105 Years of Zion National Park
By Lisa Swann
Zion National Park in southwestern Utah is celebrating its 105th anniversary tomorrow, and there is a lot to celebrate! With deep, sandstone canyons, pinyon-juniper and conifer woodlands, hanging gardens and waterfalls, the park is a delight to visitors. Some 207 types of birds can be found in the park. This rich tapestry of habitats and species make it one of the most visited sites in Utah.
The park includes Horse Ranch Mountain, at 8,726 feet and desert, riparian and woodland communities and neighbors the Mojave Desert, the Great Basin and the Rocky Mountains. One of the more unique features within Zion National Park’s 229 square miles is a series of narrow sandstone canyons.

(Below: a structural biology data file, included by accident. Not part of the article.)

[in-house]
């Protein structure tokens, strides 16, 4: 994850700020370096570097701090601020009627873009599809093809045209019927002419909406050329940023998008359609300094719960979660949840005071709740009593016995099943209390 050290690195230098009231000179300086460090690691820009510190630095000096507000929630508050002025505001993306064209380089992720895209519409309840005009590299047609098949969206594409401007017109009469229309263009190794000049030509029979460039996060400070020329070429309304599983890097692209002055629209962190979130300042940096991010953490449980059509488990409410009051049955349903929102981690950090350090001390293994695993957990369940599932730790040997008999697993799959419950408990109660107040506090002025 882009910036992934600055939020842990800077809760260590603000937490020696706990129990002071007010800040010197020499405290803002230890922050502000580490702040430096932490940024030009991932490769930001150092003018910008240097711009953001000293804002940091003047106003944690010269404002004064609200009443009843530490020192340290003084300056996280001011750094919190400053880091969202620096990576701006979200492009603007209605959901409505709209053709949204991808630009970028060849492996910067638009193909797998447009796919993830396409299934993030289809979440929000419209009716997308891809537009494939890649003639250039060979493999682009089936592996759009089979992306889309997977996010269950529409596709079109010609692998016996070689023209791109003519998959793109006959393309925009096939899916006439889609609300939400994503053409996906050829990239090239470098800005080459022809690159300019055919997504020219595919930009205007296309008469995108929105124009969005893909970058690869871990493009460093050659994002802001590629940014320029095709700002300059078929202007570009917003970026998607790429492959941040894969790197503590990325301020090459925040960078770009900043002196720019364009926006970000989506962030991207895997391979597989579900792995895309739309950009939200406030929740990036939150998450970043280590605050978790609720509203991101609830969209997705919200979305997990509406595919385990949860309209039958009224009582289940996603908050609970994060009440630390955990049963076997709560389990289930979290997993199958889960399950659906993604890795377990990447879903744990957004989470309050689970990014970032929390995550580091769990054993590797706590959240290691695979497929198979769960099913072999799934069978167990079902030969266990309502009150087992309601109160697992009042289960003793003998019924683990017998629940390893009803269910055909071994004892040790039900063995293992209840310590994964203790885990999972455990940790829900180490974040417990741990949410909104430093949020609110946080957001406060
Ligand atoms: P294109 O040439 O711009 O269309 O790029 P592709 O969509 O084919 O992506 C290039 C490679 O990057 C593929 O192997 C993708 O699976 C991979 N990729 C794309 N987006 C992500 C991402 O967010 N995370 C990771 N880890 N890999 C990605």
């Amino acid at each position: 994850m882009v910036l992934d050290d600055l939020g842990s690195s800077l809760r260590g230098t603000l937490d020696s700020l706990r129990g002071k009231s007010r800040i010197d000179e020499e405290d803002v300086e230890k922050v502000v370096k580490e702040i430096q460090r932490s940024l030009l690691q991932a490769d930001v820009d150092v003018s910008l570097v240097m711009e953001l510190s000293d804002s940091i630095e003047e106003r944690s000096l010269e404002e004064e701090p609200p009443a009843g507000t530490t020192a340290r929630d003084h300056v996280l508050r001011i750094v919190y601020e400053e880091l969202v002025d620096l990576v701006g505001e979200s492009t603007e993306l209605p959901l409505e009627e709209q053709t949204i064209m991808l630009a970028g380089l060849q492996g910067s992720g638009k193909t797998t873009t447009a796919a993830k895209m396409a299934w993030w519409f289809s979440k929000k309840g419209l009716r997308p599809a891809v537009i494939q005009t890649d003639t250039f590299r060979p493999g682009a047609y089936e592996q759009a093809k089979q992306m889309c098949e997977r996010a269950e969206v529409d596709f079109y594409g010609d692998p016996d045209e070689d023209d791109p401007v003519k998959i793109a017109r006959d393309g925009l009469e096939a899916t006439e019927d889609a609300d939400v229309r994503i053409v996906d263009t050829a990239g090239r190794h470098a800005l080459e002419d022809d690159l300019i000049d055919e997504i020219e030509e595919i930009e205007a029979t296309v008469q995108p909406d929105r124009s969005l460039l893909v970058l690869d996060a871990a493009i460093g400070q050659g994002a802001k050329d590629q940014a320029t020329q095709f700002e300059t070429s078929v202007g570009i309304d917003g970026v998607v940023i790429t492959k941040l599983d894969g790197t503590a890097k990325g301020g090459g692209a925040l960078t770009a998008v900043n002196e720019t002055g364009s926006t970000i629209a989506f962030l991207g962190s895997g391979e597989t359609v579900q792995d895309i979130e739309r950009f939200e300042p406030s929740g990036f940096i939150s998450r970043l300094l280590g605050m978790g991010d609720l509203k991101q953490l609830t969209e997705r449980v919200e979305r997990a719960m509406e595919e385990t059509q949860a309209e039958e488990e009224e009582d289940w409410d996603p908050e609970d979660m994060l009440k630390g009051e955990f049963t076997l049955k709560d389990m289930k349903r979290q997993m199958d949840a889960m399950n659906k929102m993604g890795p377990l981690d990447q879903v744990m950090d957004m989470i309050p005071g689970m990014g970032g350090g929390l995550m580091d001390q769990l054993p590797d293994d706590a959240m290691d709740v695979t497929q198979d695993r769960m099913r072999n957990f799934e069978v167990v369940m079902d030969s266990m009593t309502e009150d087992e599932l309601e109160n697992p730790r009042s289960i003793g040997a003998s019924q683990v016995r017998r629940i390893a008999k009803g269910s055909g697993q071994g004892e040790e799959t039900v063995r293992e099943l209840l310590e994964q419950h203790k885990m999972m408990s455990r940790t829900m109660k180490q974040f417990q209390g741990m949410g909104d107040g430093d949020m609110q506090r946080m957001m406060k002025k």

More than 1,000 species of plants can be found in the park, from tall cottonwoods growing along the river to towering pines and firs shading the higher elevations. Some plants in the park, such as prickly pears, cholla and yucca are adapted to the desert climate. In the hanging gardens, one can find colorful Zion shooting-stars, scarlet monkey flowers, and Western and golden columbines.
A variety of wildlife find food, shelter and nesting places in Zion. From the Endangered Species list, California condors fly above the cliffs of the park. Zion’s canyons are also home to the highest density of the threatened Mexican spotted owl — a species whose habitat American Forest has been restoring in New Mexico through our Trigo Reforestation Global ReLeaf project. But that’s not all. The park is home to approximately 67 species of mammals, 29 species of reptiles, seven species of amphibians, and nine species of fish. For all their sakes, we wish Zion National Park a very happy birthday.